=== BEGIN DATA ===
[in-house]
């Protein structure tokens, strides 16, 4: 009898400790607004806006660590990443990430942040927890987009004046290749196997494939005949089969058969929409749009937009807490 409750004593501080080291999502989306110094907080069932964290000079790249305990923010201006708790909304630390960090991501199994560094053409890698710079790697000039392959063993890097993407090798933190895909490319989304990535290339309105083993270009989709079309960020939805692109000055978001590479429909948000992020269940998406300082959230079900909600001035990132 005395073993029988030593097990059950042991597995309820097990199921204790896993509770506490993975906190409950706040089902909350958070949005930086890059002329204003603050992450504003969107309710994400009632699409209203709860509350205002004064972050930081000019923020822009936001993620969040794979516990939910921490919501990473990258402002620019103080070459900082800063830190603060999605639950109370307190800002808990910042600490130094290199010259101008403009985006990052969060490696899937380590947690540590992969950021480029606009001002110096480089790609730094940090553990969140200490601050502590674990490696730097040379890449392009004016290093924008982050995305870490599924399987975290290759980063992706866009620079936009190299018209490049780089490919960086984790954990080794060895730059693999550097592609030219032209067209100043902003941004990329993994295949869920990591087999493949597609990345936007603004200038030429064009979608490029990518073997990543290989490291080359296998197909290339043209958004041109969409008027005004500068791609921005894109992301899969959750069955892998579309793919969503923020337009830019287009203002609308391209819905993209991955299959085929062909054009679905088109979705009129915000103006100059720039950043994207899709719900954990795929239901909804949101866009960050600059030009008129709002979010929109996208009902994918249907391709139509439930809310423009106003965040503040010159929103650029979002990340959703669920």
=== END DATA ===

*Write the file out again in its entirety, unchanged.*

[in-house]
């Protein structure tokens, strides 16, 4: 009898400790607004806006660590990443990430942040927890987009004046290749196997494939005949089969058969929409749009937009807490 409750004593501080080291999502989306110094907080069932964290000079790249305990923010201006708790909304630390960090991501199994560094053409890698710079790697000039392959063993890097993407090798933190895909490319989304990535290339309105083993270009989709079309960020939805692109000055978001590479429909948000992020269940998406300082959230079900909600001035990132 005395073993029988030593097990059950042991597995309820097990199921204790896993509770506490993975906190409950706040089902909350958070949005930086890059002329204003603050992450504003969107309710994400009632699409209203709860509350205002004064972050930081000019923020822009936001993620969040794979516990939910921490919501990473990258402002620019103080070459900082800063830190603060999605639950109370307190800002808990910042600490130094290199010259101008403009985006990052969060490696899937380590947690540590992969950021480029606009001002110096480089790609730094940090553990969140200490601050502590674990490696730097040379890449392009004016290093924008982050995305870490599924399987975290290759980063992706866009620079936009190299018209490049780089490919960086984790954990080794060895730059693999550097592609030219032209067209100043902003941004990329993994295949869920990591087999493949597609990345936007603004200038030429064009979608490029990518073997990543290989490291080359296998197909290339043209958004041109969409008027005004500068791609921005894109992301899969959750069955892998579309793919969503923020337009830019287009203002609308391209819905993209991955299959085929062909054009679905088109979705009129915000103006100059720039950043994207899709719900954990795929239901909804949101866009960050600059030009008129709002979010929109996208009902994918249907391709139509439930809310423009106003965040503040010159929103650029979002990340959703669920």